Peer panel polling was conducted in April 2017 via a web-based, structured voting process similar to previous years. Panelists are taken through a six-page system to get to their final selection of leaders that come closest to the demand-driven ideal, which is detailed in the instructions on the voting website for the convenience of the voters. We also asked voters to factor the degree to which companies’ are running ethical and sustainable supply chains into how they rank their top choices.
Individual votes are tallied across the entire panel, with 25 points earned for a No. 1 ranking, 24 points for a No. 2 ranking and so on. The Gartner analyst panel and the peer panel use the exact same polling procedure.
By definition, each person’s expertise is deep in some areas and limited in others. Despite that, panelists aren’t expected to conduct external research to place their votes. The polling system is designed to accommodate differences in knowledge, relying on what author James Surowiecki calls the “wisdom of crowds” to provide the mechanism that taps into each person’s core kernel of knowledge and aggregates it into a larger whole.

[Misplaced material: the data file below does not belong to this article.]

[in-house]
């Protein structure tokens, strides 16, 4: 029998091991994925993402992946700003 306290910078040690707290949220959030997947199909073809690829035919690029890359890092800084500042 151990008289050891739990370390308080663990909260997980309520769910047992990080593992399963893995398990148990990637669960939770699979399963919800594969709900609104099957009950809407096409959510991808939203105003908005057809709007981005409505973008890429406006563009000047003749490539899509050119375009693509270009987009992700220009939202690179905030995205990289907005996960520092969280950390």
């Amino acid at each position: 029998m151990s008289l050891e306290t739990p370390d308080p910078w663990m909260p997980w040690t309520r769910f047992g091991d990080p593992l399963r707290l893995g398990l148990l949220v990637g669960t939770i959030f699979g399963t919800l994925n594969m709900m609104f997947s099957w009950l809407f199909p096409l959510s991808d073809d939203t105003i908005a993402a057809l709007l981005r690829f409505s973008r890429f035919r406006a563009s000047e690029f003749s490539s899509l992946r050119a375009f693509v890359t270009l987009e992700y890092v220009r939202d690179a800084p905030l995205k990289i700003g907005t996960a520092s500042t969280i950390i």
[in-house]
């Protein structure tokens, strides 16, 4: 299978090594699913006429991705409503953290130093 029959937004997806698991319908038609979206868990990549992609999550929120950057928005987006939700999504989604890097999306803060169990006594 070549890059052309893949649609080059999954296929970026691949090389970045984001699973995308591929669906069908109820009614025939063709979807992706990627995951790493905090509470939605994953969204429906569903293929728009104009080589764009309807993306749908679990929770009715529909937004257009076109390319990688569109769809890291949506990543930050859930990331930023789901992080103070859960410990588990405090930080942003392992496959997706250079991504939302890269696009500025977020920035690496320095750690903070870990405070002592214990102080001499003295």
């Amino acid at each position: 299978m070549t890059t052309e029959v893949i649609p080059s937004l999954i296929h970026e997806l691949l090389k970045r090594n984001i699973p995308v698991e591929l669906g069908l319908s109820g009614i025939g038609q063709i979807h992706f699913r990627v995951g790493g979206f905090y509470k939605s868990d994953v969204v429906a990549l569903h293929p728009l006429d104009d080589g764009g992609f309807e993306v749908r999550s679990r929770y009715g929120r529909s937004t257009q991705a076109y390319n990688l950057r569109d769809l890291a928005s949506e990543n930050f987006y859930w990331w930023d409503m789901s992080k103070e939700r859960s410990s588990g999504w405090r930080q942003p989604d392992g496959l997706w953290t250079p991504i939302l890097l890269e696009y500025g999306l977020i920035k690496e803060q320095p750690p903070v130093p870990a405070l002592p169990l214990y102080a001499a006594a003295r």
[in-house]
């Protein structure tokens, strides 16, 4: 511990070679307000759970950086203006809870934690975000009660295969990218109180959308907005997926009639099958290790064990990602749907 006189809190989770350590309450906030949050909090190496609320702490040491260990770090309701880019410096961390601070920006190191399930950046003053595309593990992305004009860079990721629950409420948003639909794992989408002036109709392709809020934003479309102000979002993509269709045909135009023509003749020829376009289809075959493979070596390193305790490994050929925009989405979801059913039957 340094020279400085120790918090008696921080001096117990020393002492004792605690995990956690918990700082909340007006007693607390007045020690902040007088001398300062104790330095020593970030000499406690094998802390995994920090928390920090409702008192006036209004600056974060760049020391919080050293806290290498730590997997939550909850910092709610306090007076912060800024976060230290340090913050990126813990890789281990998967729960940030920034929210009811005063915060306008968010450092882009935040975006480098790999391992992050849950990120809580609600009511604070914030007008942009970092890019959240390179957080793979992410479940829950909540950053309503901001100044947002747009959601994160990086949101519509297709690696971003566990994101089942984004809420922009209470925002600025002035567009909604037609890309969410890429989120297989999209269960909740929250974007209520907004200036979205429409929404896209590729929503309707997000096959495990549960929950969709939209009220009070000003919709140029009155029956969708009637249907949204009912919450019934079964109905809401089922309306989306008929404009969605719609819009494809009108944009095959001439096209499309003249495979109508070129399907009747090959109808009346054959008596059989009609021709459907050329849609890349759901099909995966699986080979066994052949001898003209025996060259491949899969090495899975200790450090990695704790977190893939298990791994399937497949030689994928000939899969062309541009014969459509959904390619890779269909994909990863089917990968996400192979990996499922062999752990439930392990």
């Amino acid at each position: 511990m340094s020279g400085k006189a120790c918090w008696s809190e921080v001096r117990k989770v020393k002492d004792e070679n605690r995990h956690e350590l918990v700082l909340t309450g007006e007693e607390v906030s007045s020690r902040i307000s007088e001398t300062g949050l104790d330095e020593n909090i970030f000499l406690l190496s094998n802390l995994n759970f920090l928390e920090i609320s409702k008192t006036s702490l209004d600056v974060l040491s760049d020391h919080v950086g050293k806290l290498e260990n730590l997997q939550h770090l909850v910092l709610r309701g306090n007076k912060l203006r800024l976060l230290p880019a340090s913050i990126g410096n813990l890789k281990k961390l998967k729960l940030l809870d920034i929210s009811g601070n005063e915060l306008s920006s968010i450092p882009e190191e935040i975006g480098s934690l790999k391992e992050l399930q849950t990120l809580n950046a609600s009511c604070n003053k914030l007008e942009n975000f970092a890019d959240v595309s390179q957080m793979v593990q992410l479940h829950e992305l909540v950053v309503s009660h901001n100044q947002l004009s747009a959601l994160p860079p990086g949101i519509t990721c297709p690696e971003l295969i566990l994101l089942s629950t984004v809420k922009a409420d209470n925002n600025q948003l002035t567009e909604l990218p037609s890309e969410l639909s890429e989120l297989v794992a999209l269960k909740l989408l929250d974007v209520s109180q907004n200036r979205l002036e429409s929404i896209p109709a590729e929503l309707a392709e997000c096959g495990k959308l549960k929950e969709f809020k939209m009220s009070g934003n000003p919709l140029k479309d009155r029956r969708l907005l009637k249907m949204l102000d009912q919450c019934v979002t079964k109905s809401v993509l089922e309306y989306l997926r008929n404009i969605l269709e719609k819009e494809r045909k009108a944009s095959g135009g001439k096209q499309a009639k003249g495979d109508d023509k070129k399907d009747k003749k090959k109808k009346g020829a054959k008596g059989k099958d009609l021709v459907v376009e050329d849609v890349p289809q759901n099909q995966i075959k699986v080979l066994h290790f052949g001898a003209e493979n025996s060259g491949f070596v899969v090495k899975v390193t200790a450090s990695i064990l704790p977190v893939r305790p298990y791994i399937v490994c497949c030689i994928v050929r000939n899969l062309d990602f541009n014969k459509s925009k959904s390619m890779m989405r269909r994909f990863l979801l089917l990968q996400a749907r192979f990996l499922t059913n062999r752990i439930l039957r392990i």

All of this information—the four business performance measures and two opinion votes—is normalized onto a 10-point scale and then aggregated, using the aforementioned weighting, into a total composite score. The composite scores are then sorted in descending order to arrive at the final Supply Chain Top 25 ranking.